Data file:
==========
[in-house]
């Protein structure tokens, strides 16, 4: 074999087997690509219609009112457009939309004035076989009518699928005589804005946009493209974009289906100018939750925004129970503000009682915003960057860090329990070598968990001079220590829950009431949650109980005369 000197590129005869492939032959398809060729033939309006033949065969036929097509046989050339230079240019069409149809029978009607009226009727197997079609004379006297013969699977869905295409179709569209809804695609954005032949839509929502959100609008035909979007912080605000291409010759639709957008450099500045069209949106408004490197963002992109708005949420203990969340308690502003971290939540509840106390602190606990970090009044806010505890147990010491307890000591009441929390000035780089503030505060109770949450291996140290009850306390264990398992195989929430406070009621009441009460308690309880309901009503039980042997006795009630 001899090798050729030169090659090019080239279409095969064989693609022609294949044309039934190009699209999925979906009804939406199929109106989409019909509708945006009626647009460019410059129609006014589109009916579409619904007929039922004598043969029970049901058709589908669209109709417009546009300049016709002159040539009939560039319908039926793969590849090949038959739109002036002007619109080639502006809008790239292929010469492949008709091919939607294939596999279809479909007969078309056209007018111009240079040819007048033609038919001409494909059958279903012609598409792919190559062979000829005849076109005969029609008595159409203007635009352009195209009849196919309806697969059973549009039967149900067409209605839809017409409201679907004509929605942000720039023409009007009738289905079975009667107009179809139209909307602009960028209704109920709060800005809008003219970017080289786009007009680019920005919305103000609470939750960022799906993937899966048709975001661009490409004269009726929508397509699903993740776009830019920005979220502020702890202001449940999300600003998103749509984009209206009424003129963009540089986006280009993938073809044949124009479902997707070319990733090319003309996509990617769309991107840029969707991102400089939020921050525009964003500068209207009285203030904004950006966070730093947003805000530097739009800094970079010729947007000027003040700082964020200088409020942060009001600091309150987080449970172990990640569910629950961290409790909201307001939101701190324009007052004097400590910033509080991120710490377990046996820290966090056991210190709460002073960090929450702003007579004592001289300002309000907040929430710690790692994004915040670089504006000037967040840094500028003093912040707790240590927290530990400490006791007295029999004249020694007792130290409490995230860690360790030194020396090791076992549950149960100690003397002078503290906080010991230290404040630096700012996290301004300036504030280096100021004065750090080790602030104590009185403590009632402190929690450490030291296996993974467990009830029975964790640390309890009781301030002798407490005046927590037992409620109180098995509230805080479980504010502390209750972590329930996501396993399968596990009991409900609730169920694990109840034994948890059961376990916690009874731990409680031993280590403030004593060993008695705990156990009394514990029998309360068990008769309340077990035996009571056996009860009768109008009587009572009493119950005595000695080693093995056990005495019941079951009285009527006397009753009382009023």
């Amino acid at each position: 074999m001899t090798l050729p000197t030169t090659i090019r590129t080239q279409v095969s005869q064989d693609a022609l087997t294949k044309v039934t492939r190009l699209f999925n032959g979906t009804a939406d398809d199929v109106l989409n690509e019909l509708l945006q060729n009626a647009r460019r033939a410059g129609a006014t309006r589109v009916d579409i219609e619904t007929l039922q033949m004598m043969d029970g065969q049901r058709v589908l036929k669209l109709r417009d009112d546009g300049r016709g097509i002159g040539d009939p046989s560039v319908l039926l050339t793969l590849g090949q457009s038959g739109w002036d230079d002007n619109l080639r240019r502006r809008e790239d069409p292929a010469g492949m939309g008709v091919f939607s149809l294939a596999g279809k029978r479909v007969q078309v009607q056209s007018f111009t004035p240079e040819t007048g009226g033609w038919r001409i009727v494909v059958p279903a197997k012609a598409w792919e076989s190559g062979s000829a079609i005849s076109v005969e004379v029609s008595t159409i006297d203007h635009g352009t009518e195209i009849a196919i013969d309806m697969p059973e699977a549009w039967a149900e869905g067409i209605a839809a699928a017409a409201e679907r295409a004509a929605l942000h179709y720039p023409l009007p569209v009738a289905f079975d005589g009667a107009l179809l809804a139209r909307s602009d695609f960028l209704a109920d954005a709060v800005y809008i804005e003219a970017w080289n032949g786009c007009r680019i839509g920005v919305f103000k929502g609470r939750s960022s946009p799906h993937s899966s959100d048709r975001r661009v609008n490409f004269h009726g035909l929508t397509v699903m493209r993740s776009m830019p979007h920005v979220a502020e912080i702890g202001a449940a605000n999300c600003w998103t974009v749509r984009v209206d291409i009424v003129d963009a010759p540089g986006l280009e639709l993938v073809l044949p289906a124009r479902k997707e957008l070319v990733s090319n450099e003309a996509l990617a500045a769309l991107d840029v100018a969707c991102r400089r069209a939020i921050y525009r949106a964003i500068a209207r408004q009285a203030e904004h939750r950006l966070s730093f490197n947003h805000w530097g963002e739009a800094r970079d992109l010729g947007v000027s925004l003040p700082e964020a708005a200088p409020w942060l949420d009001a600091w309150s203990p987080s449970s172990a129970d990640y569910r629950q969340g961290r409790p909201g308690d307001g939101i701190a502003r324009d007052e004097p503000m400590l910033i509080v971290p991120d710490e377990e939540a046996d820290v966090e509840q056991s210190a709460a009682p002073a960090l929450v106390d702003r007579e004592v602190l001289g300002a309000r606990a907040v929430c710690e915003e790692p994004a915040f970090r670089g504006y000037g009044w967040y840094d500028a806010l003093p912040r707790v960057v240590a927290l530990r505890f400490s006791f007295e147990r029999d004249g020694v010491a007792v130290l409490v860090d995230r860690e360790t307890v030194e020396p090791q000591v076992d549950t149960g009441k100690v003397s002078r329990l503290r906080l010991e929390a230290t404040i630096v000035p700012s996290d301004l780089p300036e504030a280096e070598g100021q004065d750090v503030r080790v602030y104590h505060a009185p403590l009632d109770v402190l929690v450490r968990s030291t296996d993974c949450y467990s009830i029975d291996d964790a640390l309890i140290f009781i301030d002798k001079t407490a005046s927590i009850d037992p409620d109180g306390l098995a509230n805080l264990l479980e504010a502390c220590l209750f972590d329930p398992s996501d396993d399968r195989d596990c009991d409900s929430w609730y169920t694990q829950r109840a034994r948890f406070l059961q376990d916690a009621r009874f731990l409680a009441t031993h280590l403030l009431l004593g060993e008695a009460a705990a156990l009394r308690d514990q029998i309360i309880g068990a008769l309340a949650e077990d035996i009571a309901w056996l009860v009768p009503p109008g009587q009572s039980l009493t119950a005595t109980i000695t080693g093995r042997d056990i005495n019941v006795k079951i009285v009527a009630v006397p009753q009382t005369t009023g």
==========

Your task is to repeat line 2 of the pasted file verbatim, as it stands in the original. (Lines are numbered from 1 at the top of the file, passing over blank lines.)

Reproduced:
């Protein structure tokens, strides 16, 4: 074999087997690509219609009112457009939309004035076989009518699928005589804005946009493209974009289906100018939750925004129970503000009682915003960057860090329990070598968990001079220590829950009431949650109980005369 000197590129005869492939032959398809060729033939309006033949065969036929097509046989050339230079240019069409149809029978009607009226009727197997079609004379006297013969699977869905295409179709569209809804695609954005032949839509929502959100609008035909979007912080605000291409010759639709957008450099500045069209949106408004490197963002992109708005949420203990969340308690502003971290939540509840106390602190606990970090009044806010505890147990010491307890000591009441929390000035780089503030505060109770949450291996140290009850306390264990398992195989929430406070009621009441009460308690309880309901009503039980042997006795009630 001899090798050729030169090659090019080239279409095969064989693609022609294949044309039934190009699209999925979906009804939406199929109106989409019909509708945006009626647009460019410059129609006014589109009916579409619904007929039922004598043969029970049901058709589908669209109709417009546009300049016709002159040539009939560039319908039926793969590849090949038959739109002036002007619109080639502006809008790239292929010469492949008709091919939607294939596999279809479909007969078309056209007018111009240079040819007048033609038919001409494909059958279903012609598409792919190559062979000829005849076109005969029609008595159409203007635009352009195209009849196919309806697969059973549009039967149900067409209605839809017409409201679907004509929605942000720039023409009007009738289905079975009667107009179809139209909307602009960028209704109920709060800005809008003219970017080289786009007009680019920005919305103000609470939750960022799906993937899966048709975001661009490409004269009726929508397509699903993740776009830019920005979220502020702890202001449940999300600003998103749509984009209206009424003129963009540089986006280009993938073809044949124009479902997707070319990733090319003309996509990617769309991107840029969707991102400089939020921050525009964003500068209207009285203030904004950006966070730093947003805000530097739009800094970079010729947007000027003040700082964020200088409020942060009001600091309150987080449970172990990640569910629950961290409790909201307001939101701190324009007052004097400590910033509080991120710490377990046996820290966090056991210190709460002073960090929450702003007579004592001289300002309000907040929430710690790692994004915040670089504006000037967040840094500028003093912040707790240590927290530990400490006791007295029999004249020694007792130290409490995230860690360790030194020396090791076992549950149960100690003397002078503290906080010991230290404040630096700012996290301004300036504030280096100021004065750090080790602030104590009185403590009632402190929690450490030291296996993974467990009830029975964790640390309890009781301030002798407490005046927590037992409620109180098995509230805080479980504010502390209750972590329930996501396993399968596990009991409900609730169920694990109840034994948890059961376990916690009874731990409680031993280590403030004593060993008695705990156990009394514990029998309360068990008769309340077990035996009571056996009860009768109008009587009572009493119950005595000695080693093995056990005495019941079951009285009527006397009753009382009023």